The second largest lake in northern Idaho, Coeur d’Alene Lake sits in a beautiful mountain setting on the southern end of the city of Coeur d’Alene. The lake was created when great lobes of the continental ice cap receded during the last Ice Age.
Coeur d’Alene Lake is formed by a natural constriction at the start of the Spokane river, which limits the volume of water that can exit the lake at various lake elevations. Prior to the construction of the dam in 1906, Coeur d’Alene Lake rose and fell seasonally.
The lake is 26 miles long with an estimated 135 miles of shoreline. Three large tributaries (the Coeur d’Alene, St. Joe, and St. Maries Rivers) and many smaller streams flow into the lake, while the lake flows outward to the Spokane River. The flows are caused solely by the weather, or a combination of temperature, precipitation, and snowmelt. As spring runoff declines, reducing river flows allow the lake to be held at summer elevation. On average, this begins in late June. At the end of the summer, Avista releases stored water from the lake, drawing down the lake level and increasing river flows.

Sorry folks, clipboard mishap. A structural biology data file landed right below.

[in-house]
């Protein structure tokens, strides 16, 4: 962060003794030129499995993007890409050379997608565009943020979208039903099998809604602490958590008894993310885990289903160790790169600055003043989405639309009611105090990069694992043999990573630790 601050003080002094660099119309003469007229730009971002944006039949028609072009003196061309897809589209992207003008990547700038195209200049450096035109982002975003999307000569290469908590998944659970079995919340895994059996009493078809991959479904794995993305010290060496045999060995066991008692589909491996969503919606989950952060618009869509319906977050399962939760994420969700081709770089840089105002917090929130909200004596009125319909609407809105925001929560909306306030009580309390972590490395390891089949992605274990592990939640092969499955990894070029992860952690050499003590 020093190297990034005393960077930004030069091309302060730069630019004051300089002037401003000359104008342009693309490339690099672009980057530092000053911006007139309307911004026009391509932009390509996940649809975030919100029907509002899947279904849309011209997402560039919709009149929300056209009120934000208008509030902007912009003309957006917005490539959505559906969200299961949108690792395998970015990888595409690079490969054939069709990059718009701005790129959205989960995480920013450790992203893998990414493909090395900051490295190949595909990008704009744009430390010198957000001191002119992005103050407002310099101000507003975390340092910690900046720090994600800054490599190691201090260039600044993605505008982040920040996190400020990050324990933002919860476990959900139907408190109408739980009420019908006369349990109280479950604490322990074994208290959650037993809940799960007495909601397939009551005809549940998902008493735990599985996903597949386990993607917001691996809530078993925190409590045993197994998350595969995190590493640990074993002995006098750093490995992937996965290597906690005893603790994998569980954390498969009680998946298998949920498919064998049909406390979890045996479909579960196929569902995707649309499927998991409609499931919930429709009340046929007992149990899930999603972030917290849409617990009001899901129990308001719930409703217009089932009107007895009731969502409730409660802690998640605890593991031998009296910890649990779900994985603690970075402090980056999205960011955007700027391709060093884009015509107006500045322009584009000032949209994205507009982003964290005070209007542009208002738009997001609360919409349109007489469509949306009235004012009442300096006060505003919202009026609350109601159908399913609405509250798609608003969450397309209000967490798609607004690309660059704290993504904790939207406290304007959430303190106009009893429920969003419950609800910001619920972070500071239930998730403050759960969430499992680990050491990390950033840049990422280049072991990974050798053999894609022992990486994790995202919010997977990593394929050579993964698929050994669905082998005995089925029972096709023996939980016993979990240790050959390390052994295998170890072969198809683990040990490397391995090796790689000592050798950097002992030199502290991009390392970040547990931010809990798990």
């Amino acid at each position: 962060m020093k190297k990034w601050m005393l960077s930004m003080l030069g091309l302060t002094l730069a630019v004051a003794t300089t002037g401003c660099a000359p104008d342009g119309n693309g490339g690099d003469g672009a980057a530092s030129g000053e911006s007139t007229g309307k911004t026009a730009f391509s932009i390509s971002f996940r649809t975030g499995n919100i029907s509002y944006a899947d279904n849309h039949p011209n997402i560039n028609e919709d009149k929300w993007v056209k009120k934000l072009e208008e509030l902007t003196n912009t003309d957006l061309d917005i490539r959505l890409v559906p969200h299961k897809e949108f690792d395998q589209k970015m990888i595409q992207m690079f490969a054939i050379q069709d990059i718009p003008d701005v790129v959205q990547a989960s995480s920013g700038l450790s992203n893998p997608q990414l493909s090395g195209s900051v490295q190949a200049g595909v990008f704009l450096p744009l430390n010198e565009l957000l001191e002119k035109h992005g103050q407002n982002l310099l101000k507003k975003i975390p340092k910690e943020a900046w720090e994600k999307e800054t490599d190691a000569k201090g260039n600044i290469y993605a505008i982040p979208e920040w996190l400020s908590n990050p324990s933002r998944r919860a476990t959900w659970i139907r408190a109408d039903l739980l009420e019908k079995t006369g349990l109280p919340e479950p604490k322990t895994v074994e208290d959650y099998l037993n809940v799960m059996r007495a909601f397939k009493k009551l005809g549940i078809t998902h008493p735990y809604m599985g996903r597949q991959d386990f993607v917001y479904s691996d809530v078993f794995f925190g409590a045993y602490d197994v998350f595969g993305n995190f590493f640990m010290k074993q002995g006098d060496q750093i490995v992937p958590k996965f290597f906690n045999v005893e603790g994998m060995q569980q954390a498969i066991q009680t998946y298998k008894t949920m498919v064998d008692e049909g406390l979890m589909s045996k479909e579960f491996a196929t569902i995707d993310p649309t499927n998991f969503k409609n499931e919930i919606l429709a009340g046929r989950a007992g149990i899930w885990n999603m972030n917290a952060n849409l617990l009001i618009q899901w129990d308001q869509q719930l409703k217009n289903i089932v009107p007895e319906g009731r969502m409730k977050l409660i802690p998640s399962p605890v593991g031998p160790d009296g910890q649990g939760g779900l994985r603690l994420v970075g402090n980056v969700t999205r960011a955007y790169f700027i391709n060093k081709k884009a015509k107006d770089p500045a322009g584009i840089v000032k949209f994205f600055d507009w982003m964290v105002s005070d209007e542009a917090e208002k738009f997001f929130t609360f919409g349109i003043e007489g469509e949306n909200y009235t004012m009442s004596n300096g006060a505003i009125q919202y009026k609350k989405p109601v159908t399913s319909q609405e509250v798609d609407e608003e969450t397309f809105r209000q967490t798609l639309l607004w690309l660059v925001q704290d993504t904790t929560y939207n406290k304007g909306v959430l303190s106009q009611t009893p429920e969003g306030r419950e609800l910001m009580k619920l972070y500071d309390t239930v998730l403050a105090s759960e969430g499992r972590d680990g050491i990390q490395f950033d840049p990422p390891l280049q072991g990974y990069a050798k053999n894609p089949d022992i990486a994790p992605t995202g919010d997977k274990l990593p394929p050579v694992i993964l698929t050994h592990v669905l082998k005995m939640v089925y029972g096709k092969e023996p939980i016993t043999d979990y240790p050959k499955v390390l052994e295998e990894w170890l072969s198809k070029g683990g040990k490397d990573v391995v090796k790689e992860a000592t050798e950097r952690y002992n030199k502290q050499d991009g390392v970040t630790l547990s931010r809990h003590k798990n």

You can access water flow information at myavista.com/waterflow or on 24-hour telephone information lines. To hear notifications of anticipated water level changes on Coeur d’Alene Lake, Lake Spokane, and the Spokane River, call (509) 495-8043 in Washington and (208) 769-1357 in Idaho. The recorded data is provided to advise shoreline property owners, as well as commercial and recreational users of changes in the lake and river elevation levels that may affect plans for water use.
Described by National Geographic as one of the five most beautiful lakes in the world, you’ll find numerous parks, campgrounds, beaches, trails, pristine golf courses, tennis courts, and recreational facilities. Here are four of our top picks.
Please be careful when you’re above and below a dam. Obey all posted warnings and closure signs and never cross the boater safety cable above a dam.
Photo by Ben Tobin @capturing_spokane